How Loneliness Can Undermine Your Sobriety

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One of the effects of substance abuse is that it affects the relationship you have with loved ones. You might lose people who no longer want to be around you if you continue using it. On the other hand, after recovery, you may not want to be around the people you used to abuse substances with. This is because it can compromise your recovery. Therefore, you may be left in the middle about who to turn to. It is necessary that you build and maintain relationships during this process to help with your recovery. Friendships can stem from recovery meetings, reconciling with loved ones, and expanding your social circle.

Loneliness and Being Alone

Wanting to be alone and being lonely are not the same thing. Some people are introverts, and so generally they enjoy spending in their own company. That does not make them lonely. If you like being alone and it does not compromise your sobriety, that is okay. The issue arises when being alone triggers you to want a drink to cope. Keep tabs on your emotions and when you feel any negative feelings stemming from being alone, take action. Besides that, here are some of the ways you can ensure loneliness does not undermine your sobriety.

Friends and Family

On recovery, during one of your counseling sessions, you will be taught how you can mend broken relationships. Even if your loved ones were not open about it, your substance abuse disorder probably affected them. This is a good time to rebuild that relationship and spend more time with them instead of being alone. Invite friends over for dinner dates, game nights, or go on trips. This is an integral part of your sobriety. Keep in mind that you may also have to end some relationships with the people you became friends with while using substances. While that does not mean they are bad people, if they are still drinking or using it, they can cause you to relapse.

Get a Pet

If you are not ready to be around people, in the beginning, get a pet. Pets are loyal companions and will help decrease the feelings of loneliness. Caring for another life is good for your mental health as it makes you find meaning in life. Also, your pet will not judge you but love you unconditionally. In addition, a pet like a dog is a great exercise buddy. You can also get plants if you do not like pets. Taking care of a garden can make you feel content and keep loneliness at bay.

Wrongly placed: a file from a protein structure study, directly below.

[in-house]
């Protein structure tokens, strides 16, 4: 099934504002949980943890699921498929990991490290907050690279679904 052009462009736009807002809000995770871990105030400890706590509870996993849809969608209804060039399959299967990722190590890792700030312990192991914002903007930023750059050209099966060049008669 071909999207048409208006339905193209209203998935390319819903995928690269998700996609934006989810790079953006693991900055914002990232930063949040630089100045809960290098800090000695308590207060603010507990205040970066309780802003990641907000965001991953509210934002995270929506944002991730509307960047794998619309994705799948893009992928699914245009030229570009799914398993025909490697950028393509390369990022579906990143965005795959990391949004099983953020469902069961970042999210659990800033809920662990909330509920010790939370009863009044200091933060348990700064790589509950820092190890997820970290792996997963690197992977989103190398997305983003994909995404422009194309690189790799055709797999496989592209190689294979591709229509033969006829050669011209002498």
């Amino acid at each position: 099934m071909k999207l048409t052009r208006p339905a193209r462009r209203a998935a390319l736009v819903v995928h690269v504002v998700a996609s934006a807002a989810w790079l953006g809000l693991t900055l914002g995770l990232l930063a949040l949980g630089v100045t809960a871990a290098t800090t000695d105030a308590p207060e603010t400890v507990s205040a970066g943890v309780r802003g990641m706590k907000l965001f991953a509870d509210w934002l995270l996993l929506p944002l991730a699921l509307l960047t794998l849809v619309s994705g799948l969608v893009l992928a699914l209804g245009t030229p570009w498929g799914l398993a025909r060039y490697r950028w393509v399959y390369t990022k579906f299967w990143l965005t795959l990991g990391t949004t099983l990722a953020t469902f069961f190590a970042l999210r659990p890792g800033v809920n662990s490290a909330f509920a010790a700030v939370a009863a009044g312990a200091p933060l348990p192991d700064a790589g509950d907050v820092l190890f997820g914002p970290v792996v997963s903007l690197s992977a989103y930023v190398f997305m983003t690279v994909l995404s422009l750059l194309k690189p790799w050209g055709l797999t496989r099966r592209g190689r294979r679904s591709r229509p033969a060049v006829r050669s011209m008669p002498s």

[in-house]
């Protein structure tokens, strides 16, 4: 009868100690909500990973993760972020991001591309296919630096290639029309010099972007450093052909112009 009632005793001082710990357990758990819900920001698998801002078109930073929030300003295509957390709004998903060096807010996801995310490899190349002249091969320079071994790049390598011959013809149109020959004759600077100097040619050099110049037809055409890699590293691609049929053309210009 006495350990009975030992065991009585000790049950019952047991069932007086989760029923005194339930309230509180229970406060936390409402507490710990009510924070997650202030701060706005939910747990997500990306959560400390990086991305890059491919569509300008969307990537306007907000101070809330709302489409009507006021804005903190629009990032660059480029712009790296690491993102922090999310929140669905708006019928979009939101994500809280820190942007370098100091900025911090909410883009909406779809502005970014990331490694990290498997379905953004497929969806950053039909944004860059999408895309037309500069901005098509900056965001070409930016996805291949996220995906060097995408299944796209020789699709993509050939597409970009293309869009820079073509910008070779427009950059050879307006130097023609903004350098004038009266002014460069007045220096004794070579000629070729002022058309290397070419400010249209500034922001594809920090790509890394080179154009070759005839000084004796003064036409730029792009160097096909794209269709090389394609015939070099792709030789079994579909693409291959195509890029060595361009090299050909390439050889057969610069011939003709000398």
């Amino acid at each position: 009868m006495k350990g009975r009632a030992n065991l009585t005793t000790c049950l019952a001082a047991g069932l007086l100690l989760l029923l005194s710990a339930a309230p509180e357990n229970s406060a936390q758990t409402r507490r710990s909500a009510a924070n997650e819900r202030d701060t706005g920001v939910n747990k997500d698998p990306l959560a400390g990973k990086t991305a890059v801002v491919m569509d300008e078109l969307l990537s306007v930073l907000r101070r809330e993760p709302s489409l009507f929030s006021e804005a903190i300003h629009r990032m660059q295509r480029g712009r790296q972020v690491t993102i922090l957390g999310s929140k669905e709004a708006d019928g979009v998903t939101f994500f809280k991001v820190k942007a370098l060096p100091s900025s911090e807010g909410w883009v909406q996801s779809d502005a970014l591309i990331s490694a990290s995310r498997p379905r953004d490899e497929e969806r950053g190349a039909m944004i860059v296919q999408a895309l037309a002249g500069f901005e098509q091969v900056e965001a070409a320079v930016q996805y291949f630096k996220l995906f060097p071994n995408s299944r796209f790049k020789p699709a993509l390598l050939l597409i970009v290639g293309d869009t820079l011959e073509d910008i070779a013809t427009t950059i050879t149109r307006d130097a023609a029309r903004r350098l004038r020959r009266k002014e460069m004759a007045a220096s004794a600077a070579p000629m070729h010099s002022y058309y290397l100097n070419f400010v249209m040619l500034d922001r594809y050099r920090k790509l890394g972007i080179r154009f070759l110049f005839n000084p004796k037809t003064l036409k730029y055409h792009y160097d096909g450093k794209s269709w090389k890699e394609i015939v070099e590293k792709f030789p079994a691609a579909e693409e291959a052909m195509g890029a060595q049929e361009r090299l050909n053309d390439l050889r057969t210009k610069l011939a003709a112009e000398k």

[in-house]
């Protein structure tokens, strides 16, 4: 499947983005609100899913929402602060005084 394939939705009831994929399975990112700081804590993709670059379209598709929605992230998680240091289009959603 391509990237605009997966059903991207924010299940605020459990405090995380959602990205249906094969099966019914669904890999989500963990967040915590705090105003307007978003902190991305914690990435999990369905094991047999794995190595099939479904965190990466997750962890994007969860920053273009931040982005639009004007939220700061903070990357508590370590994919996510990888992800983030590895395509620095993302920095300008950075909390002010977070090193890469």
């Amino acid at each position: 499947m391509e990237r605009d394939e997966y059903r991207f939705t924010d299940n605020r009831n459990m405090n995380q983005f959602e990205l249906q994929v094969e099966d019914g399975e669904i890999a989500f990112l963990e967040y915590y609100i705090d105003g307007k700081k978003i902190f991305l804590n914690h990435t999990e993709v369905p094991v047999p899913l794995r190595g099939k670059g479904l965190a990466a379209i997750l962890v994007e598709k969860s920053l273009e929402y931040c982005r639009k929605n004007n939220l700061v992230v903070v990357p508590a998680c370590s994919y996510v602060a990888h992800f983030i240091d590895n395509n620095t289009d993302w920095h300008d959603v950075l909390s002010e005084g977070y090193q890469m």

Put Yourself Out There

When in recovery, you will find that you now have a lot of time on your hands for other activities. If you do not put this time to good use, it is easy to relapse. Use this time to expand your social circle by putting yourself out there. For instance, look for volunteering opportunities in your community, whether it is an animal shelter, a children’s home, or taking care of the environment. You will meet new people and build new connections, which helps eliminate loneliness.

Be Kind To Yourself

Substance-use disorder disrupts one’s life, and often one will feel lost. Be kind to yourself. Exercise regularly, get enough sleep and eat a balanced diet. If you relapse, that does not eliminate your progress. Sometimes people can fall back into old patterns. The important thing is to get the help you need. Click here: and learn the steps you can take to get back to your recovery journey.

When going through recovery, a support system will help you stay accountable and support. That is why it is essential to surround yourself with people who are building you to prevent a relapse.

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